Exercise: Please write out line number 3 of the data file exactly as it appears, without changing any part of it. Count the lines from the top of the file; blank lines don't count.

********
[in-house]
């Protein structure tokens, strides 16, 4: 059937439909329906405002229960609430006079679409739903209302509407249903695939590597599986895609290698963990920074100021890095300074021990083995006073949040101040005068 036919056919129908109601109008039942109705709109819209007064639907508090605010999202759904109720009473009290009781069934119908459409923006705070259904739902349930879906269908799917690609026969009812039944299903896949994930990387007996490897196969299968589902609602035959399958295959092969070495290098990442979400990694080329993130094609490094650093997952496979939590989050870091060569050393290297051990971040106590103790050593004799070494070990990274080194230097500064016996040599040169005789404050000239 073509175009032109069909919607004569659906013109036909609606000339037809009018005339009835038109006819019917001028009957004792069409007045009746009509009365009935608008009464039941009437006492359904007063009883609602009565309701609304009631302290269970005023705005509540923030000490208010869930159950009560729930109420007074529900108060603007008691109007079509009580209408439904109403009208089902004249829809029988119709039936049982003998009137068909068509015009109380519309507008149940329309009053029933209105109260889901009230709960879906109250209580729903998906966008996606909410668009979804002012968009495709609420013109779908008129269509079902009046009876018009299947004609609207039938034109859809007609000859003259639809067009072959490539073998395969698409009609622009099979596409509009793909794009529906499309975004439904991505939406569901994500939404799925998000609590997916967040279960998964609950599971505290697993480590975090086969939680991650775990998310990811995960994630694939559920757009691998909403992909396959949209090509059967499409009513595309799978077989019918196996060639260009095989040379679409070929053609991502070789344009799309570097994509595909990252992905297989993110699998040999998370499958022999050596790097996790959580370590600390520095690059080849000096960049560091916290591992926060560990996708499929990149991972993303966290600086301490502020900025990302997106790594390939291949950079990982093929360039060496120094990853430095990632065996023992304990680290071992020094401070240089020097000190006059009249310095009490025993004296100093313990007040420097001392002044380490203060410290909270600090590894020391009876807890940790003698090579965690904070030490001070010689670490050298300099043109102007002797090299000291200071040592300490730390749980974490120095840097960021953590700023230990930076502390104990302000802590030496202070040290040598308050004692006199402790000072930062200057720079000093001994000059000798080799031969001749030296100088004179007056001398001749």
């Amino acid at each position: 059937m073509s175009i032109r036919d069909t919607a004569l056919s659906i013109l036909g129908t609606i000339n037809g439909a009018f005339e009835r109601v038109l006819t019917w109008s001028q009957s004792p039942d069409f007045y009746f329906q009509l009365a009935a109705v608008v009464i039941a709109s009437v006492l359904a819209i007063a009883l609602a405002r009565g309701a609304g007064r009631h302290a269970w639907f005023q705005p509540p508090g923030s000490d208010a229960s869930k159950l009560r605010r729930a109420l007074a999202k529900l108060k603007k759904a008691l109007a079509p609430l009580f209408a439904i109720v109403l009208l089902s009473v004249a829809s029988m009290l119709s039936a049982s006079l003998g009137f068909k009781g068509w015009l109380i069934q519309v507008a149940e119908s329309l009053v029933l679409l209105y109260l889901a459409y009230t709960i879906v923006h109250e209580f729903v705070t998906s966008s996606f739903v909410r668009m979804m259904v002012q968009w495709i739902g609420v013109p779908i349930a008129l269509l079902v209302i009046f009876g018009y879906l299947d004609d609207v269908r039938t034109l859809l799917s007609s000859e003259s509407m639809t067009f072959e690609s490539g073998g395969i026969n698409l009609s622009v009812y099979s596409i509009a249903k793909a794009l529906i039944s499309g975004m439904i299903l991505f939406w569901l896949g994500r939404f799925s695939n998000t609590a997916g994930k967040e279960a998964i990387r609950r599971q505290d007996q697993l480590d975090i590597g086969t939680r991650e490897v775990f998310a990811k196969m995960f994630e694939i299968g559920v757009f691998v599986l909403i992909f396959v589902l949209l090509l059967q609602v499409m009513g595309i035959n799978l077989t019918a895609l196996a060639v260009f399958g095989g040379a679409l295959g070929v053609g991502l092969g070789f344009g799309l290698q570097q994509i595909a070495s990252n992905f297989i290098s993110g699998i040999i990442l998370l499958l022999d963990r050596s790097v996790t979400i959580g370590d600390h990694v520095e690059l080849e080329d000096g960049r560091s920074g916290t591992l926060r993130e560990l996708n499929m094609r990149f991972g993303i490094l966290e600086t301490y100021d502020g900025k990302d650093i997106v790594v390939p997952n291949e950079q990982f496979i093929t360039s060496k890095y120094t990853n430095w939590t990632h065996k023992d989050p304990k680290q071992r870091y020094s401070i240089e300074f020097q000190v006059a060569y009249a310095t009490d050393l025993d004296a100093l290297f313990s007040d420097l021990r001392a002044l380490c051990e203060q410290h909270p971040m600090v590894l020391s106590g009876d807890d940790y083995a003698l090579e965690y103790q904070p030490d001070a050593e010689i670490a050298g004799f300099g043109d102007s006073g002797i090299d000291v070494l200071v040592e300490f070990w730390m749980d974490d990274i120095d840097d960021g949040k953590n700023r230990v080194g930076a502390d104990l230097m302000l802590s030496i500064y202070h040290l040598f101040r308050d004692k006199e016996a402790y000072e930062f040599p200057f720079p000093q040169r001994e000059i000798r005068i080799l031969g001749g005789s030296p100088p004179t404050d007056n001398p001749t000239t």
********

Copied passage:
């Amino acid at each position: 059937m073509s175009i032109r036919d069909t919607a004569l056919s659906i013109l036909g129908t609606i000339n037809g439909a009018f005339e009835r109601v038109l006819t019917w109008s001028q009957s004792p039942d069409f007045y009746f329906q009509l009365a009935a109705v608008v009464i039941a709109s009437v006492l359904a819209i007063a009883l609602a405002r009565g309701a609304g007064r009631h302290a269970w639907f005023q705005p509540p508090g923030s000490d208010a229960s869930k159950l009560r605010r729930a109420l007074a999202k529900l108060k603007k759904a008691l109007a079509p609430l009580f209408a439904i109720v109403l009208l089902s009473v004249a829809s029988m009290l119709s039936a049982s006079l003998g009137f068909k009781g068509w015009l109380i069934q519309v507008a149940e119908s329309l009053v029933l679409l209105y109260l889901a459409y009230t709960i879906v923006h109250e209580f729903v705070t998906s966008s996606f739903v909410r668009m979804m259904v002012q968009w495709i739902g609420v013109p779908i349930a008129l269509l079902v209302i009046f009876g018009y879906l299947d004609d609207v269908r039938t034109l859809l799917s007609s000859e003259s509407m639809t067009f072959e690609s490539g073998g395969i026969n698409l009609s622009v009812y099979s596409i509009a249903k793909a794009l529906i039944s499309g975004m439904i299903l991505f939406w569901l896949g994500r939404f799925s695939n998000t609590a997916g994930k967040e279960a998964i990387r609950r599971q505290d007996q697993l480590d975090i590597g086969t939680r991650e490897v775990f998310a990811k196969m995960f994630e694939i299968g559920v757009f691998v599986l909403i992909f396959v589902l949209l090509l059967q609602v499409m009513g595309i035959n799978l077989t019918a895609l196996a060639v260009f399958g095989g040379a679409l295959g070929v053609g991502l092969g070789f344009g799309l290698q570097q994509i595909a070495s990252n992905f297989i290098s993110g699998i040999i990442l998370l499958l022999d963990r050596s790097v996790t979400i959580g370590d600390h990694v520095e690059l080849e080329d000096g960049r560091s920074g916290t591992l926060r993130e560990l996708n499929m094609r990149f991972g993303i490094l966290e600086t301490y100021d502020g900025k990302d650093i997106v790594v390939p997952n291949e950079q990982f496979i093929t360039s060496k890095y120094t990853n430095w939590t990632h065996k023992d989050p304990k680290q071992r870091y020094s401070i240089e300074f020097q000190v006059a060569y009249a310095t009490d050393l025993d004296a100093l290297f313990s007040d420097l021990r001392a002044l380490c051990e203060q410290h909270p971040m600090v590894l020391s106590g009876d807890d940790y083995a003698l090579e965690y103790q904070p030490d001070a050593e010689i670490a050298g004799f300099g043109d102007s006073g002797i090299d000291v070494l200071v040592e300490f070990w730390m749980d974490d990274i120095d840097d960021g949040k953590n700023r230990v080194g930076a502390d104990l230097m302000l802590s030496i500064y202070h040290l040598f101040r308050d004692k006199e016996a402790y000072e930062f040599p200057f720079p000093q040169r001994e000059i000798r005068i080799l031969g001749g005789s030296p100088p004179t404050d007056n001398p001749t000239t």